It is unclear whether Williams decided not to participate in this year's tournament due to the injury, or if it could be due to the Australian Open's vaccination requirement.

DailyMail.com has reached out to Williams' agent, the World Tennis Association and the Australian Open for more information.

Williams has not competed since she injured her right hamstring in June, and she is now ranked 41 in the world, despite holding more Grand Slam titles than any other player

Australian Open officials announced last month that all players would have to be vaccinated to participate in this year's tournament.

'It is the one direction that you can take that you can ensure everyone's safety and all the playing groups understands it,' Tiley said in a television interview at the time.

'Our patrons will need to be vaccinated,' he said. 'All the staff working the Australian Open will need to be vaccinated, but when we're in a state where there's more than 90 percent of the population fully vaccinated - they've done a magnificent job with that - it's the right thing to do.'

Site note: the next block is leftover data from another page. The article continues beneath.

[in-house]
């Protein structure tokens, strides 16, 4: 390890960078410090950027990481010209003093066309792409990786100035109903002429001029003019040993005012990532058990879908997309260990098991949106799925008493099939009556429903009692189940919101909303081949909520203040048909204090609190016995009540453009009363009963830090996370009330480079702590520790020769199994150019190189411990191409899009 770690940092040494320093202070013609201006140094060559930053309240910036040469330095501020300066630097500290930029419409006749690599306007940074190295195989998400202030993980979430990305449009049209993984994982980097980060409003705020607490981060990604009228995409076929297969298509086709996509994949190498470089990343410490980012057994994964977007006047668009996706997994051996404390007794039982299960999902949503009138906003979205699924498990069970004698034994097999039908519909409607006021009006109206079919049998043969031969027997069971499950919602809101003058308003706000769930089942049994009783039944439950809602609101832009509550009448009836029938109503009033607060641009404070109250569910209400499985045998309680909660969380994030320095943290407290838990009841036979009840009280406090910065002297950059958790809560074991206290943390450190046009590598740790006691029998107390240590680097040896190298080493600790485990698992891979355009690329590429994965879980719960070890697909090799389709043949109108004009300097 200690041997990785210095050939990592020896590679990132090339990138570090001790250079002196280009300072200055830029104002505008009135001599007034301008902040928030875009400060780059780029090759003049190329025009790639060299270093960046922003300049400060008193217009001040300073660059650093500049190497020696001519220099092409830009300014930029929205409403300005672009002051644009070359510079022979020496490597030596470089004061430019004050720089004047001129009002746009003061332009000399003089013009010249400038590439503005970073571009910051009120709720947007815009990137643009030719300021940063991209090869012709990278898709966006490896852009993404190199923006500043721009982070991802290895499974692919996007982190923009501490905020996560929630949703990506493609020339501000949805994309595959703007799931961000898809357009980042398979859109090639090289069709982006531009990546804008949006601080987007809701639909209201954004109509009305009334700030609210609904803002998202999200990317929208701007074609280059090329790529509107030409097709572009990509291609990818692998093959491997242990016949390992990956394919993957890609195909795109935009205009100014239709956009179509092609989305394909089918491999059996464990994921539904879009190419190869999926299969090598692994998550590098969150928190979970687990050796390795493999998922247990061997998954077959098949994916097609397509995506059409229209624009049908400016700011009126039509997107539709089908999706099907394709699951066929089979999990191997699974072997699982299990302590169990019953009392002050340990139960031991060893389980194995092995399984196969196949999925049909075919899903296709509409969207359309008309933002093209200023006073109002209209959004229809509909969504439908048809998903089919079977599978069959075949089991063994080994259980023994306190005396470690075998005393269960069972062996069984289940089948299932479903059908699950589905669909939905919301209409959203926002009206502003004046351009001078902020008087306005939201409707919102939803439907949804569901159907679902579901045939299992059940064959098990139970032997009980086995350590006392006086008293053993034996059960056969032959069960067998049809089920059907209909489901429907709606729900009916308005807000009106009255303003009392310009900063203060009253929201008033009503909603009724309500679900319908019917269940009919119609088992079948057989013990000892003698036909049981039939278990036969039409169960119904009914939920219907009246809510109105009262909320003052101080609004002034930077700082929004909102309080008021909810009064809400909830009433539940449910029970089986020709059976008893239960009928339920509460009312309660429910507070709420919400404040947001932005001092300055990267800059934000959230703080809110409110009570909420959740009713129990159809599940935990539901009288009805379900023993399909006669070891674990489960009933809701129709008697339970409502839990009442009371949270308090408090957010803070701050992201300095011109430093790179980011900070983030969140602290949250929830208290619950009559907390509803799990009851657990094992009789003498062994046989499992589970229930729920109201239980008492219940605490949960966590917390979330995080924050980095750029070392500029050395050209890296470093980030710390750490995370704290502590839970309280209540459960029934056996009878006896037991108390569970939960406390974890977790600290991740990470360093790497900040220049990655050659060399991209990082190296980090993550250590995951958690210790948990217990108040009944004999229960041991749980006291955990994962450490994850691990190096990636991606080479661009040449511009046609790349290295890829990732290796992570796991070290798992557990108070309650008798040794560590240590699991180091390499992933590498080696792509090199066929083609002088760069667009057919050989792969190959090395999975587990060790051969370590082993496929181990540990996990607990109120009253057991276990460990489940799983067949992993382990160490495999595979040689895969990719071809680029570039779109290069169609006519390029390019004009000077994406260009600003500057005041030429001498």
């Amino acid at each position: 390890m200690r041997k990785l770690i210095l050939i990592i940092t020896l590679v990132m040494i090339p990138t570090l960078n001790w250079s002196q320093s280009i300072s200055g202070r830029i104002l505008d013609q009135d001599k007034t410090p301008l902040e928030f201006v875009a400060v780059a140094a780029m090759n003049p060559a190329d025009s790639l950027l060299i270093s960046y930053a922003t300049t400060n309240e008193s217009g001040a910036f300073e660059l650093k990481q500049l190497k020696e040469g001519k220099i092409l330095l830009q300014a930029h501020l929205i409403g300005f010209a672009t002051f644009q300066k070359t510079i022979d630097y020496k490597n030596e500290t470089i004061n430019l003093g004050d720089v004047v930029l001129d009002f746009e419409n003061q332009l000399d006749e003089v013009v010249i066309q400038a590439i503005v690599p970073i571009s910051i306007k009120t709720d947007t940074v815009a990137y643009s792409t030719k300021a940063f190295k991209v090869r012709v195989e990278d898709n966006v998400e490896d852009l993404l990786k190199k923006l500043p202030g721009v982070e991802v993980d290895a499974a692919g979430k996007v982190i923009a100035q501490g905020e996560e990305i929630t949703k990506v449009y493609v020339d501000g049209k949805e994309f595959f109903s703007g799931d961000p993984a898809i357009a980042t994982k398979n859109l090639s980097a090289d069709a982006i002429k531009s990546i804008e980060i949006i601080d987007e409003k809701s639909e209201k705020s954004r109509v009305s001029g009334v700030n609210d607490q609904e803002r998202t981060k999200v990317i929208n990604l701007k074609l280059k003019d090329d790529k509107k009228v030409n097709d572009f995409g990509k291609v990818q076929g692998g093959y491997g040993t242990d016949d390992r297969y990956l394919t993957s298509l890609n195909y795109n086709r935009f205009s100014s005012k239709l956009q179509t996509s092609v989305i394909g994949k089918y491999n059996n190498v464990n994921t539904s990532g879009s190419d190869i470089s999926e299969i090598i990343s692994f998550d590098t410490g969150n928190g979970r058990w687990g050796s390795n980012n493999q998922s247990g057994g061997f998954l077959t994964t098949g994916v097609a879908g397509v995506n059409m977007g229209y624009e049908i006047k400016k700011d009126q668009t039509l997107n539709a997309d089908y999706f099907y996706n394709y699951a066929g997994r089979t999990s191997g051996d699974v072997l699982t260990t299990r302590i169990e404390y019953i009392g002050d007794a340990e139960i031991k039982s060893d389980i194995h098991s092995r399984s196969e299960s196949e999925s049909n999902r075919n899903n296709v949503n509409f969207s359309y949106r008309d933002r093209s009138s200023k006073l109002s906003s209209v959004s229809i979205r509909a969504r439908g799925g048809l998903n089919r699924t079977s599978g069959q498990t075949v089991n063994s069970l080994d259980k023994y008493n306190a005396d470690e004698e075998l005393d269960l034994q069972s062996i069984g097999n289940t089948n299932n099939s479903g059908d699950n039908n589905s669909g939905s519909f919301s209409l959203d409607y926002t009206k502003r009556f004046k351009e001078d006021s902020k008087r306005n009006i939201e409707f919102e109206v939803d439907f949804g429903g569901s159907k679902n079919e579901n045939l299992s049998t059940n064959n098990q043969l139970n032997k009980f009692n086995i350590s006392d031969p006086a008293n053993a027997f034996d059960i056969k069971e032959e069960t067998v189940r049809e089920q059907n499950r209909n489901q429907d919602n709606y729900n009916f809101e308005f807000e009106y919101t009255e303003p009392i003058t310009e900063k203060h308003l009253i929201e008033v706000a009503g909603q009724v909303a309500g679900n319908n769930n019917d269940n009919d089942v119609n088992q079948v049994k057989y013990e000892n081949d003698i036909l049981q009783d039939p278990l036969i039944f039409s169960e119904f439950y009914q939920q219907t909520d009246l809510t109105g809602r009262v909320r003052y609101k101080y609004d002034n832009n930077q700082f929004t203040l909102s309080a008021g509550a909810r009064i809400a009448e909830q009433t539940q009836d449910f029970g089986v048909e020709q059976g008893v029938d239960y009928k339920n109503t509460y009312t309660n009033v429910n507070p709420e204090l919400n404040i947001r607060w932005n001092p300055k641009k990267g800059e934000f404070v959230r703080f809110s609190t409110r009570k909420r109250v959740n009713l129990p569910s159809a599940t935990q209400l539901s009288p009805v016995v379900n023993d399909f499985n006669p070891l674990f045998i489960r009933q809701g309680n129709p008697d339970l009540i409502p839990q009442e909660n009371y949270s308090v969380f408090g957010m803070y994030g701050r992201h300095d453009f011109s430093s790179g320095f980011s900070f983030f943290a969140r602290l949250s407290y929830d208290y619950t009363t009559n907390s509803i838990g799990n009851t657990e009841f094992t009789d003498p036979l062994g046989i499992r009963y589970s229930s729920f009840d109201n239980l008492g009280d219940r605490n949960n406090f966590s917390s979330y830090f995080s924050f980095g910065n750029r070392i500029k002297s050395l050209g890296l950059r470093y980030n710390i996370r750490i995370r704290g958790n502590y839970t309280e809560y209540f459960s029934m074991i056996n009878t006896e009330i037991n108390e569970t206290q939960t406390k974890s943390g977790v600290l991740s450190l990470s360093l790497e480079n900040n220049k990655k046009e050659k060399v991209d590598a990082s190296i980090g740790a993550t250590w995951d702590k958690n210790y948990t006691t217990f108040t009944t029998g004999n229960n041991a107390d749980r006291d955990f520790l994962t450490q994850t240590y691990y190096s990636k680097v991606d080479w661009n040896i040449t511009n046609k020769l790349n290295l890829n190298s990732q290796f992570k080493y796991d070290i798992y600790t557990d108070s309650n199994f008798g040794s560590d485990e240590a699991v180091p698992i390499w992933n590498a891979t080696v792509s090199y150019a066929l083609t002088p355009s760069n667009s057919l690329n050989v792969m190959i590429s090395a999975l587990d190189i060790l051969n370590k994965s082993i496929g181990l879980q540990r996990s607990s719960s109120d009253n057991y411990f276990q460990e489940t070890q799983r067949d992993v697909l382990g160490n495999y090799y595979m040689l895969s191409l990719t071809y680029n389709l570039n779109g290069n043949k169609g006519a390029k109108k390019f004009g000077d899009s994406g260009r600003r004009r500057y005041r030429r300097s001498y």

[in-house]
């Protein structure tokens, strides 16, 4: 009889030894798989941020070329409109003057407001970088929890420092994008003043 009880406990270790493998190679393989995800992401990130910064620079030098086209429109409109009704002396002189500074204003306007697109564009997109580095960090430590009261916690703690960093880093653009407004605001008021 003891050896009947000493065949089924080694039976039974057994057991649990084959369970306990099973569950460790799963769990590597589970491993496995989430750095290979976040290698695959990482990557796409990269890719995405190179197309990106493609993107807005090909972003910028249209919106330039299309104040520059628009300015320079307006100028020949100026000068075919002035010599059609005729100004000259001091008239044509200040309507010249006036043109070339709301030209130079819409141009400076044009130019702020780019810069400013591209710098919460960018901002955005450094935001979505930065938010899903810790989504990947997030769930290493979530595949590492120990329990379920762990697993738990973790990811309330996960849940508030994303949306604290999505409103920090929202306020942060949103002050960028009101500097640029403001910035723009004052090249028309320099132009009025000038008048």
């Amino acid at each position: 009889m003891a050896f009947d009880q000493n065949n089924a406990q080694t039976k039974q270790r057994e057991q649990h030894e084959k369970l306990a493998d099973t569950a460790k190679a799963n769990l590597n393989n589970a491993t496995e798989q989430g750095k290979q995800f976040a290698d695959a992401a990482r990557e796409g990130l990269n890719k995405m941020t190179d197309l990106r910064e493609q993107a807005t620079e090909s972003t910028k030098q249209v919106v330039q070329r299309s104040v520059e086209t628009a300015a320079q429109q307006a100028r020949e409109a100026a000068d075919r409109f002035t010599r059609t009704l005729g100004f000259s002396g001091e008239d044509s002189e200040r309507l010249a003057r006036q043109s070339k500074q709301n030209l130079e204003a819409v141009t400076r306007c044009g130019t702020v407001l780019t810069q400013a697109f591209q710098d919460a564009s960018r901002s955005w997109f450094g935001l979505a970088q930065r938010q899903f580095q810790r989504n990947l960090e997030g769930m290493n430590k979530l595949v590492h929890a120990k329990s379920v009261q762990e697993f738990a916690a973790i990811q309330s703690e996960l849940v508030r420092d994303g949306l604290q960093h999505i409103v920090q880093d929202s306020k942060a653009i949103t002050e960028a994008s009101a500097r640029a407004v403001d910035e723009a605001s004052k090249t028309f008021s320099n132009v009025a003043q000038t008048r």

In response, Steve Simon, chief executive of the Women's Tennis Association said that over 70 percent of the top 300 singles players and the top 100 doubles players had been vaccinated, the Times reported.

It remains unclear whether Williams is among that 70 percent of vaccinated players, but her husband, Alexis Ohanian, has previously tweeted in favor of the vaccinations.

In June, he wrote: 'Please get vaccinated. The data on the #DeltaVariant is not trending in the right direction.'